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Atlantic Casualty Insurance Co. v. Edwards

New Jersey Superior Court, Law Division

Decided: December 5, 1956.


Foley, J.c.c.


[42 NJSuper Page 587]

The plaintiff and the defendant, Millie Edwards, bring counter motions for summary judgment in an action in which the insurance company seeks reimbursement for losses it sustained on a policy of automobile liability insurance written in behalf of the defendants pursuant to the provisions of the Financial Responsibility Law, R.S. 39:6-1 et seq. (1937), now N.J.S.A. 39:6-23 et seq., L. 1952, c. 173.

The facts upon which the plaintiff suffered the loss which it now would transfer to its assureds, and the pertinent provisions of the policy in question, are set forth in detail in Saffore v. Atlantic Casualty Insurance Co. , 21 N.J. 300 (1956).

There the court struck down the company's contention that it was not liable to the injured plaintiffs because the policy did not provide omnibus coverage, holding that since the statute under which the instrument was written required that such coverage be included (R.S. 39:6-18), it was deemed to have been afforded, notwithstanding a contrary policy provision that:

"Endorsement No. 17 -- Limitation of Use -- Named Assured Only.

It is agreed that said insurance as is afforded by the policy for bodily injury liability, for property damage liability, and for medical

[42 NJSuper Page 588]

payments, which applies only while the automobile is operated by the named Insured.

It is further agreed that such insurance * * * does not apply while the automobile is operated by any person other than the named insured."

Of this contention the court said:

"The insurer could refuse to enter into the contract of insurance required by the statute; but, having undertaken to give liability insurance coverage, the statutory terms became a constituent element of the contract. The statute determines the legal operation of the contract. Herbert L. Farkas Co. v. New York Fire Insurance Co. , 5 N.J. 604 (1950); Rikowski v. Fidelity and Casualty Co. , 117 N.J.L. 407 (E. & A. 1936); Krieg v. Phoenix Insurance Co. , 116 N.J.L. 467 (E. & A. 1936); Osborn v. New Amsterdam Casualty Co. , 111 N.J.L. 358 (E. & A. 1933). A specific provision integrated into the contract by force of a statute, as a matter of public policy, 'must be interpreted and given effect in accordance with the intention of the legislature, irrespective of how the contractors understood it. Exactly the same result is reached even though the parties know nothing of the statute and do not include the provision, and even though they know of it and expressly agree upon the exact contrary.'"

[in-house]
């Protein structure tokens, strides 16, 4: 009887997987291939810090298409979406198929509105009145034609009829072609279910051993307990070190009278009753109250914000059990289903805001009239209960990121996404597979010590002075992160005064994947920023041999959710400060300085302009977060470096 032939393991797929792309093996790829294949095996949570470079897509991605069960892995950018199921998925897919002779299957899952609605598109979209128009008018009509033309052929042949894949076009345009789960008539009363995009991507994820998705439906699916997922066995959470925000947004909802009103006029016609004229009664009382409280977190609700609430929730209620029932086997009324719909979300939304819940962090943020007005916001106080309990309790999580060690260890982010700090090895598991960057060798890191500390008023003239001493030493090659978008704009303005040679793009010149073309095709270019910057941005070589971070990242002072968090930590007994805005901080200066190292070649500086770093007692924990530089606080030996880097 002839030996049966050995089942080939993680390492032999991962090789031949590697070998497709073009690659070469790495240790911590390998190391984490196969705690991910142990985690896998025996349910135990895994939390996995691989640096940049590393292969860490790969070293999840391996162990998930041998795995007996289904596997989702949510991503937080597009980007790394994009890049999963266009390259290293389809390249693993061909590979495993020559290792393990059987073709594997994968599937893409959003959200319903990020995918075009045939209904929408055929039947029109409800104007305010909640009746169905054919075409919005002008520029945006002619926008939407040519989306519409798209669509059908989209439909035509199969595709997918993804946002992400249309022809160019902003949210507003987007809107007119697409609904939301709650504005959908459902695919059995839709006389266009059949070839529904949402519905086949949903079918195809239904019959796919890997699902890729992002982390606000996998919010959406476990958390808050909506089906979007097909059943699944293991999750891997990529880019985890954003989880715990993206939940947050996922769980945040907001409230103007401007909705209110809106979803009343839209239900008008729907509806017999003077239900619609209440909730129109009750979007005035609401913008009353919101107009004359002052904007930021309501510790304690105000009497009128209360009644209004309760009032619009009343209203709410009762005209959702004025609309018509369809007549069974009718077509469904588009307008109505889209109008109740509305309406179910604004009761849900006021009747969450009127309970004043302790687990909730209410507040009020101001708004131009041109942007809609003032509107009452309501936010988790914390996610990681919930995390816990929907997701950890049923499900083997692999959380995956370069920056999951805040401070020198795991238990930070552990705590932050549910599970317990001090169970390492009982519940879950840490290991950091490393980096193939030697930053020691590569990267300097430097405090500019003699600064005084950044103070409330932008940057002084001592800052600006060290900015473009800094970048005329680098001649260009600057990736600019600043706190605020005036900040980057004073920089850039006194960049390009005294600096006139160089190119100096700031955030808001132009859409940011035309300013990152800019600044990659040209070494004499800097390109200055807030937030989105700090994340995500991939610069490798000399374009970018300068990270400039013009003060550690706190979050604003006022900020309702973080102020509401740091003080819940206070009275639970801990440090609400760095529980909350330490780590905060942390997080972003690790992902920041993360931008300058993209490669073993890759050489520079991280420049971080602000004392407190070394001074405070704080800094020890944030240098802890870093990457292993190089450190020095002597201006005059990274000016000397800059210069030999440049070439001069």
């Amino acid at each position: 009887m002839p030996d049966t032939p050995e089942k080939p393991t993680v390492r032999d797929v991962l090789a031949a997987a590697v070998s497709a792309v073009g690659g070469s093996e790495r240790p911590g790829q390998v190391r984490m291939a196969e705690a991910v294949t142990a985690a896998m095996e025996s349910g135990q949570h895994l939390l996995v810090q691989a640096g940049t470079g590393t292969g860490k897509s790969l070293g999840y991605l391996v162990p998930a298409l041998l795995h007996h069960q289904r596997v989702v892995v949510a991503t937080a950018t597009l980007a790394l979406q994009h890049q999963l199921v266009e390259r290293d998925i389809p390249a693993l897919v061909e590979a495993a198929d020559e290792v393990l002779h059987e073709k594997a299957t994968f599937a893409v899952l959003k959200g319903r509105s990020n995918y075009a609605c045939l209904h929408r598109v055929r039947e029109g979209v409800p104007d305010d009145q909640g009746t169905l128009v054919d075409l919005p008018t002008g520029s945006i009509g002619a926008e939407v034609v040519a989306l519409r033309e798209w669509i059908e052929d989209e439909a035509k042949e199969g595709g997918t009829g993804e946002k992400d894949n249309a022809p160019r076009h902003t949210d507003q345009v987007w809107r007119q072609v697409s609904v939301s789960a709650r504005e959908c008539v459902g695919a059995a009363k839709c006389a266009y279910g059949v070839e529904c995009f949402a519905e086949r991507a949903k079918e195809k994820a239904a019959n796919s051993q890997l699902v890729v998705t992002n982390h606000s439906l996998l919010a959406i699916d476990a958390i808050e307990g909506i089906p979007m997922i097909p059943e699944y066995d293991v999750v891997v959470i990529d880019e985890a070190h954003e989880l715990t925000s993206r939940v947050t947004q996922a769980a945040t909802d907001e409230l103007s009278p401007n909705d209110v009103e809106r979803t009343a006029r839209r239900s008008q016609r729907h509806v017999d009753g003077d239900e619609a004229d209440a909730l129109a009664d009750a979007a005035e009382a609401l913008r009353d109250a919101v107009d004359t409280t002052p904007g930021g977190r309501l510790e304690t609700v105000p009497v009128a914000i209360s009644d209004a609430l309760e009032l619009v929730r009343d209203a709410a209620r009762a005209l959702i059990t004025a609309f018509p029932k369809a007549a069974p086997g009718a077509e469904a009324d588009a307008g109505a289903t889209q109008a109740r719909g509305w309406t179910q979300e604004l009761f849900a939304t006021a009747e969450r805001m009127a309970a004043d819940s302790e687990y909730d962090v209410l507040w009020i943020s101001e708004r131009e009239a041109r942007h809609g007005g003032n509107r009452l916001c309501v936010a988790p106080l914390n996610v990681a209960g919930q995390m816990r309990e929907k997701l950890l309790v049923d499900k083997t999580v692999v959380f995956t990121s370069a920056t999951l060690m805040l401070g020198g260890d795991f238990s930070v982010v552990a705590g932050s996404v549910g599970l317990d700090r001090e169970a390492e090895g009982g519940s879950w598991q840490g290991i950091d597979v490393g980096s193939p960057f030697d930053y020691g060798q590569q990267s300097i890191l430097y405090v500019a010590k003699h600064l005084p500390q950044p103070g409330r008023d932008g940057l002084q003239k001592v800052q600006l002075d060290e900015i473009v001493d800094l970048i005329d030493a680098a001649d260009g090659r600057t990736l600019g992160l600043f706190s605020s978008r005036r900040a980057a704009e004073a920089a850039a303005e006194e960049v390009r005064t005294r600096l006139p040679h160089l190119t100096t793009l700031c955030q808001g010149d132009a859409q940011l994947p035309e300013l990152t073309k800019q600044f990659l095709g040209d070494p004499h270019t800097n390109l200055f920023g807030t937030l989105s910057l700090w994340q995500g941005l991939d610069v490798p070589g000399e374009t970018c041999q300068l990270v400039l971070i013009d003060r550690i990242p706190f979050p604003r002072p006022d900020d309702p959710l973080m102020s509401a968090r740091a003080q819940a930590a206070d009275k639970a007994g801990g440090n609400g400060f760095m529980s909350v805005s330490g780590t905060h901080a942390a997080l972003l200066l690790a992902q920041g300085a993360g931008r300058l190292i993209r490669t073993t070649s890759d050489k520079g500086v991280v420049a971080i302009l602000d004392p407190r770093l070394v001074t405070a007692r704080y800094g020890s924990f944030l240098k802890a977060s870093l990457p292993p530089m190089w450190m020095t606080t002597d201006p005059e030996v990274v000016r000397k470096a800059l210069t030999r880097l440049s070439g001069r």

The engagement upon which the plaintiff now claims for indemnification provides:

"The insured agrees to reimburse the company for any payments made by the company which it would not have been obligated to make except for the agreement contained in this paragraph [ viz. , by virtue of the Financial Responsibility Law]."

The remedy it seeks to invoke is derived from the statutory provision:

"The policy may provide that the insured or person covered by the policy shall reimburse the company for payments made on account of an accident, claim or suit involving a breach of the terms, provisions or conditions of the policy." (R.S. 39:6-20(a))

It is urged that the granting by the named insured of permission to another to operate the insured vehicle constituted a breach of the provision that coverage would only be in force while the car was being operated by the named

[42 NJSuper Page 589]

assured and that this breach resulted in the damage sustained by the company in the Saffore case.

Implicit in the present action is the contention that the agreement in question is binding inter partes despite its lack of effect upon the rights of third parties.

R.S. 39:6-20, as amended by L. 1945, c. 189, provided that:

" No motor vehicle liability policy shall be issued or delivered in this State unless such policy discloses * * * the agreement * * * thereunder is provided in accordance with the coverage defined in 39:6-18 and 39:6-19 of this Title and in this section and is subject to all the provisions of this chapter."

R.S. 39:6-18 declared that the policy "furnished as provided" therein "shall * * * insure the assured named therein and any other person using * * * such motor vehicle with the express or implied consent of the insured * * *."

This declaration of the mandatory scope of coverage expressly prohibiting the writing of a contrary contract rendered nugatory the delimiting agreement. Thus, the reimbursement sought is for breach of a "contractual obligation," which, in the eyes of the law, is non-existent. Creation of it was not within the competency of the parties.

The plaintiff's motion for summary judgment is denied and that of the defendant Millie Edwards is granted for the reasons herein stated. An appropriate order may be presented.


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